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Kengo Kuma’s stunning V&A Dundee opens to the public this weekend

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Part ship, part spaceship, part mountain

V&A Dundee museum exterior with concrete panels Hufton+Crow courtesy of V&A Dundee

Kengo Kuma, the inventive Japanese architect behind the new National Stadium for the 2020 Tokyo Olympics, has just unveiled another major project, this time in Dundee, Scotland. The V&A Dundee, the Scottish outpost of London’s Victoria and Albert art and design museum, will open its doors on the banks of the River Tay this weekend, and like most other Kuma designs, it’s a striking example of what humble materials can achieve.

Exterior of museum at dusk Hufton+Crow courtesy of V&A Dundee

Kuma designed the museum with stratified layers of concrete—2,500 panels to be exact—that look like wooden planks from afar. The building seems to rise out of the water like a ship (or spaceship), though its textured exterior is meant to evoke Scotland’s rugged coastline.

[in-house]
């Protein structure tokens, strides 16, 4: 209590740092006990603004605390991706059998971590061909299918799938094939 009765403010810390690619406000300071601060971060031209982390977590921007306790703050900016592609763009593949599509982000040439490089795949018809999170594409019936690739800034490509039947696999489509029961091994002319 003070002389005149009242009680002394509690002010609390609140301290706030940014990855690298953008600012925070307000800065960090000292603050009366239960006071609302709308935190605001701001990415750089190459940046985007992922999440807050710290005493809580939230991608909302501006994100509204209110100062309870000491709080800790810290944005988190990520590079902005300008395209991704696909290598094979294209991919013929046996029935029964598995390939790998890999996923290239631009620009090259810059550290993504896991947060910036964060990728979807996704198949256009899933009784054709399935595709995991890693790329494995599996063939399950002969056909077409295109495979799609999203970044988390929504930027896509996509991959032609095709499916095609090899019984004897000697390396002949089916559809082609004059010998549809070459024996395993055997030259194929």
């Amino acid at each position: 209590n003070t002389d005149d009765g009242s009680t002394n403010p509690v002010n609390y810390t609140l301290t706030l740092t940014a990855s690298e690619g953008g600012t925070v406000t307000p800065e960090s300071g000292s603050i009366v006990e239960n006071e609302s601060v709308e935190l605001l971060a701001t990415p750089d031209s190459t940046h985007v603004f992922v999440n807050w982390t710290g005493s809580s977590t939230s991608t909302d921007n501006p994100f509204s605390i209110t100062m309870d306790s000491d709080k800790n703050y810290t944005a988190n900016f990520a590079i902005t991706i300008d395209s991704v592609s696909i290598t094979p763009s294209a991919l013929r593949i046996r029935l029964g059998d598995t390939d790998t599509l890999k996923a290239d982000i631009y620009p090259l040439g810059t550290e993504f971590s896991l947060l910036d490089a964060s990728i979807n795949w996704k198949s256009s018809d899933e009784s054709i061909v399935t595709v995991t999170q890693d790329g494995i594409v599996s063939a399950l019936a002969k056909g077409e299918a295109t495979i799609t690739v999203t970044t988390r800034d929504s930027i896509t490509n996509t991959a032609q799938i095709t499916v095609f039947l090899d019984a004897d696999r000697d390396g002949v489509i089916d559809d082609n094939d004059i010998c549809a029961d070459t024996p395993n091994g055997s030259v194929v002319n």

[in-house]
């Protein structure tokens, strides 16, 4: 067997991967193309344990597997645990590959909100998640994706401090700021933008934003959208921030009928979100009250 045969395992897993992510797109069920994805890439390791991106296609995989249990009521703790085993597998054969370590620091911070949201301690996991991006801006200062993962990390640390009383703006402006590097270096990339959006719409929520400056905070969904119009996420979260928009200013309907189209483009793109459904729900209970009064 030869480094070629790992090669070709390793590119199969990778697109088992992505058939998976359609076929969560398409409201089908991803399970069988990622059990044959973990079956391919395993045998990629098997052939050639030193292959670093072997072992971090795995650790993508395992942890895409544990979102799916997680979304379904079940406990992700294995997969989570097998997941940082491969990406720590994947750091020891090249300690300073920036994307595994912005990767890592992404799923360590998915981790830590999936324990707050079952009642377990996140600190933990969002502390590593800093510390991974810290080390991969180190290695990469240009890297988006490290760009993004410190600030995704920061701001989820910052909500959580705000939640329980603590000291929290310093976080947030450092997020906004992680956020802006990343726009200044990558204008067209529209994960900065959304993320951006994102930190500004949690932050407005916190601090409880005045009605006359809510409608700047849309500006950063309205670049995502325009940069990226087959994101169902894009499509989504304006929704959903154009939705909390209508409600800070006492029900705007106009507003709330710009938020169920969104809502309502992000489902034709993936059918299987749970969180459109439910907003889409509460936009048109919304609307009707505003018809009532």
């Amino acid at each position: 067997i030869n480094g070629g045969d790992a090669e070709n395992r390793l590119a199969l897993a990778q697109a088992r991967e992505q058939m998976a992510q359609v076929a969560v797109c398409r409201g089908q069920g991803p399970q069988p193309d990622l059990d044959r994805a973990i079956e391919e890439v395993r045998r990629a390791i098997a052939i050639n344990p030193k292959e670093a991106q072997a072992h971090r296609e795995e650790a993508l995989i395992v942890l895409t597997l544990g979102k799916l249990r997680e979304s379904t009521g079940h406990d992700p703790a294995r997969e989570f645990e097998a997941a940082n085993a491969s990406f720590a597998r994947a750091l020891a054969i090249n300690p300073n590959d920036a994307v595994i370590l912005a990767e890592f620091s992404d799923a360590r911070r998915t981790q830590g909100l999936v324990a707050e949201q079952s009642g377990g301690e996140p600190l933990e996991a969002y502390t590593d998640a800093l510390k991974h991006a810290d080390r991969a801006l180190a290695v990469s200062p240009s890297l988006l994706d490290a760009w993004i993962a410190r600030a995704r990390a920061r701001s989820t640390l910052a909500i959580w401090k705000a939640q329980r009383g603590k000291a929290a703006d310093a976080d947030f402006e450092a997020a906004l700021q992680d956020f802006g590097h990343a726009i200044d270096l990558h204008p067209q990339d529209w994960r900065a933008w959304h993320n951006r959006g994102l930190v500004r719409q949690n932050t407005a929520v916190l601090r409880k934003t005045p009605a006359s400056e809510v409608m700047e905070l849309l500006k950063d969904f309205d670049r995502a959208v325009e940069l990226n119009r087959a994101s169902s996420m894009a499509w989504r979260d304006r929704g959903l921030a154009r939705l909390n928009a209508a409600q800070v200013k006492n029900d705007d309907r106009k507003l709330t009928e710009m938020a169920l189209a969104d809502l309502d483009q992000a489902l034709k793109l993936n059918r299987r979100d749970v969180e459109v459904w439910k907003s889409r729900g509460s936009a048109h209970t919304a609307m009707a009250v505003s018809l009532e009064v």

Close up shot of concrete panels Hufton+Crow courtesy of V&A Dundee

“I’m truly in love with the Scottish landscape and nature,” Kuma told Dezeen. “I was inspired by the cliffs of northeastern Scotland–it’s as if the earth and water had a long conversation and finally created this stunning shape.”

Hufton+Crow courtesy of V&A Dundee

The building, which will house a labyrinth of galleries dedicated to Scottish design (including a reconstruction of Charles Rennie Mackintosh’s Oak Room from the Ingram Street tearooms), was four years late and double the original estimated price at roughly $105 million.

Hufton+Crow courtesy of V&A Dundee
Charles Rennie Mackintosh’s Oak Room has been meticulously restored, conserved and reconstructed through a partnership between V&A Dundee, Glasgow Museums and Dundee City Council.
Hufton+Crow courtesy of V&A Dundee
Hufton+Crow courtesy of V&A Dundee

V&A Dundee opens Saturday, September 15.